The Digital Immigrant- Extreme Version


My grandmother was born in 1924 (that makes her 89). She grew up on a farm and brought up her children on a farm. The only form of modern technology to her was a “party line” that enabled her to know if someone was calling her, or the neighbor up the road. They had milking machines on the farm, which was a BIG deal. The antenna on the roof provided the 3 basic channels needed to hear the news, watch Laurence Welk and see the hockey game.

My grandmother is a “Digital Immigrant” by today’s terminology. As a matter of fact, most of us who’ve been teaching for at least 15 years are also digital immigrants in some way because we  just missed the Internet explosion in our education in 1996. By that time, I was just finishing up university, and honestly, was very intimidated by venturing down in the basement of my dormitory to the computer lab. I barely knew how to turn a computer on for that matter!

In 2001, Mark Prensky, an author who popularized the phrase “digital immigrant” and “digital native”, wrote about how this digital age of technology will impact the way teaching and learning takes place. That was 12 years ago. I think about how much has changed in the past 12 years as far as teaching, learning and technology are intertwined. It’s unfathomable!

Anyways, the whole purpose of this post is to highlight my 89 year old grandmother who started her first computer class today. Yay Grandma!!! She has never touched a mouse, typed on a computer keyboard, has no understanding of the Internet or how a message can be sent by pushing a button.

These were her comments to me last night as we spoke on the phone…it cracked me up!

  1. I’m too old for this…what am I thinking?
  2. I found out that when you type, you push a button to start a new line rather than hearing a bell and pushing a lever to move the carriage.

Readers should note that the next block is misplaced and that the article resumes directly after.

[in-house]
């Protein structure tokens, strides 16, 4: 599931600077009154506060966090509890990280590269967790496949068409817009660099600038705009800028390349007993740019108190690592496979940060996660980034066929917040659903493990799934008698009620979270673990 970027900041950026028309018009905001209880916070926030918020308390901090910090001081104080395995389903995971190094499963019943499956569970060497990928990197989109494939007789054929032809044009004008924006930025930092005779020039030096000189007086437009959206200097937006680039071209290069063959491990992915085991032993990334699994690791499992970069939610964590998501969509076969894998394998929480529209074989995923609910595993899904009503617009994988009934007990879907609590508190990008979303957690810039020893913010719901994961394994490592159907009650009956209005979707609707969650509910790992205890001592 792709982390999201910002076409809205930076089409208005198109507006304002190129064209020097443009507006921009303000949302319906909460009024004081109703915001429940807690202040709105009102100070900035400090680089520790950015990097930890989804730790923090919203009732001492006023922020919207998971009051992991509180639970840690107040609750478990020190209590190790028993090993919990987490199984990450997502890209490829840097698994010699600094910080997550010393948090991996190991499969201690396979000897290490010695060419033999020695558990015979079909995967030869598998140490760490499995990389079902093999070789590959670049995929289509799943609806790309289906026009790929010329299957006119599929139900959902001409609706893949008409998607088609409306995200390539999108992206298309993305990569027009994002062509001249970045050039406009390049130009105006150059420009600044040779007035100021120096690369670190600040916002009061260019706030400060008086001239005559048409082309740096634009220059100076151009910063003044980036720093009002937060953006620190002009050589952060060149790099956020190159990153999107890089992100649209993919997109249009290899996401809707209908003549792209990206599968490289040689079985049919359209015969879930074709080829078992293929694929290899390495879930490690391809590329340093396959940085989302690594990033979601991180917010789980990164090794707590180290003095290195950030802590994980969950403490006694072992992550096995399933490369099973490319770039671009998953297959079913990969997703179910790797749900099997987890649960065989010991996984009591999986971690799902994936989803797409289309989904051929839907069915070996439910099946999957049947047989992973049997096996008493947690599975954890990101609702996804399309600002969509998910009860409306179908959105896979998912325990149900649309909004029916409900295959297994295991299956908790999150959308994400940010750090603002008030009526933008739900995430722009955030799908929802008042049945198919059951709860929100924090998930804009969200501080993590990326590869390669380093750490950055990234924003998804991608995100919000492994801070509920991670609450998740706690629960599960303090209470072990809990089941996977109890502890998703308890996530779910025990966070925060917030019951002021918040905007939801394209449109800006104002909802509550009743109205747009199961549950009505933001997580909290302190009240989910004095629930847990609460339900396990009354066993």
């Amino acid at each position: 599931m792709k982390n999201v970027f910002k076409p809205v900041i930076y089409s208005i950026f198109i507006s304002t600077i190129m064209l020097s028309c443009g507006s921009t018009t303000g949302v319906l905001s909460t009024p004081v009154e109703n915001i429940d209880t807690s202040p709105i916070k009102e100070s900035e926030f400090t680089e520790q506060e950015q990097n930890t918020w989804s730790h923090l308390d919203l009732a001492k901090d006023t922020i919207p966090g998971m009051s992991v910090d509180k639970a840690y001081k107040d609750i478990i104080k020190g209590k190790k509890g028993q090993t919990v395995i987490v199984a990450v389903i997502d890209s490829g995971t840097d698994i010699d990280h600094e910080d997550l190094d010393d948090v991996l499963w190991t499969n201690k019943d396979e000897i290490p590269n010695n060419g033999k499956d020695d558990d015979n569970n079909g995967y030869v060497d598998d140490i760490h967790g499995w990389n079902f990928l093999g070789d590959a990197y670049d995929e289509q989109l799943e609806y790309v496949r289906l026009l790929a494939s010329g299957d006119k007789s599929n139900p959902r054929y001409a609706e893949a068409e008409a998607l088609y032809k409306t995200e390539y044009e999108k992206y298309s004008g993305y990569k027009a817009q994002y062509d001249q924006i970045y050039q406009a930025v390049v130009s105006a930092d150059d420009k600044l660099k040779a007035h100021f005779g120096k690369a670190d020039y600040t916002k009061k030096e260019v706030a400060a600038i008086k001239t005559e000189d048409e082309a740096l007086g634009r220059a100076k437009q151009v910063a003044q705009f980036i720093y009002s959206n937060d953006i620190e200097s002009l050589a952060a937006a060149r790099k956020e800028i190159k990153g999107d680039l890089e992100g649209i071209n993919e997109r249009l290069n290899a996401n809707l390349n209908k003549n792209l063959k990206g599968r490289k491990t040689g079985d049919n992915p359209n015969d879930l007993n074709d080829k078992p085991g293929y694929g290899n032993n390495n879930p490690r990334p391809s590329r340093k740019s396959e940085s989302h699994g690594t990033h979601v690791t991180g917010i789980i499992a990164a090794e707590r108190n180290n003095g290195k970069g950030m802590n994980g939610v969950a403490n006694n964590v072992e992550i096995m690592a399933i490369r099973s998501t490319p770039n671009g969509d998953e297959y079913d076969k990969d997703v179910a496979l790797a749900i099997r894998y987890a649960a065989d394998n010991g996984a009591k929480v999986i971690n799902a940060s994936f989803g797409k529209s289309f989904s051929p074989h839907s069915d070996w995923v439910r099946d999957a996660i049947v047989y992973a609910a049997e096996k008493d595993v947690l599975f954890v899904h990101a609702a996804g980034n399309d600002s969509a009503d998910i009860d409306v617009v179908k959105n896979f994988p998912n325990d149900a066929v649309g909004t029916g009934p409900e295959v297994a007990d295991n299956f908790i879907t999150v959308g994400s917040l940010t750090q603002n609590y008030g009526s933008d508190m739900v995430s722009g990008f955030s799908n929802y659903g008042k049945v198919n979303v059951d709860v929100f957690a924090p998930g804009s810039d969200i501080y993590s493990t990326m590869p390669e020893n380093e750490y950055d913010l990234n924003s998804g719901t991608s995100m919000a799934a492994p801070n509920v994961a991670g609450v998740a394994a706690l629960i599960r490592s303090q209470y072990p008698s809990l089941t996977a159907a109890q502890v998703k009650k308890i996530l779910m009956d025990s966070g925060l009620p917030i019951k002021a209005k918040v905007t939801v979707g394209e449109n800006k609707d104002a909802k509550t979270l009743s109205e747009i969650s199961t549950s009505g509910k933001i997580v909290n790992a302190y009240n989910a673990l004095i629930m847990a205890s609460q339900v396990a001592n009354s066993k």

3. I discovered the button that you use when you make a mistake.
  4. I’m going to put my foot through the darned thing!!!
  5. I wish that you were here to teach me.

No matter how old we are, there will always be something new to learn. My Grandma is taking her learning to new heights, taking risks, venturing to the unknown and jumping in feet first. I’m proud of her.


Learner, Thinker, Writer: Marsha Harris serves the Trinity School community as the Lead Instructional Technology Specialist. @marshamac74

6 thoughts on “The Digital Immigrant- Extreme Version

  1. Maryellen Berry

    Marsha, love your grandmother! She understands her fears but is brave and determined and not willing to be bound by what she doesn’t know! I also remember the party line at my grandmother’s house. What a long way we have come.

  2. Ginny Perkinson

    What a great story and reminder about trying to keep up. I hope that I am brave enough to keep trying new things like your grandmother does.

  3. Marsha, your post reminds me so much of teaching my own grandmother about computers. (My favorite memory is of Yaya touching the mouse to the glass of the computer screen in order to make the “darned thing” work.)
    I’m so impressed that your grandmother had the initiative of her own to take a technology class!

  4. I learned from Jack on Friday that Newton invented Calculus before the age of 26. Today, your grandmother impressed me with her willingness to learn at age 89. How often do we use age as an excuse NOT to do something (“I’m too young to try that” or “I’m too old for that”). Doesn’t sound like a good excuse to me anymore!

  5. So, I LOVE that I have just happened upon this amazing Trinity School showcase of learning! What a collection of learners, thinkers, and writers!

    I can’t wait to go back and review these thoughtful and intriguing posts…what a great first post to “stumble upon” as well — a reminder that we are all learners.

  6. Go, Grandma! It is so easy to use the “I’m too old” excuse. I am not very old but I, too, am a digital immigrant and often feel flustered my how much I don’t know about technology. Sometimes I forget about how much I do know, and that I have to jump in if I’m going to to further my learning.

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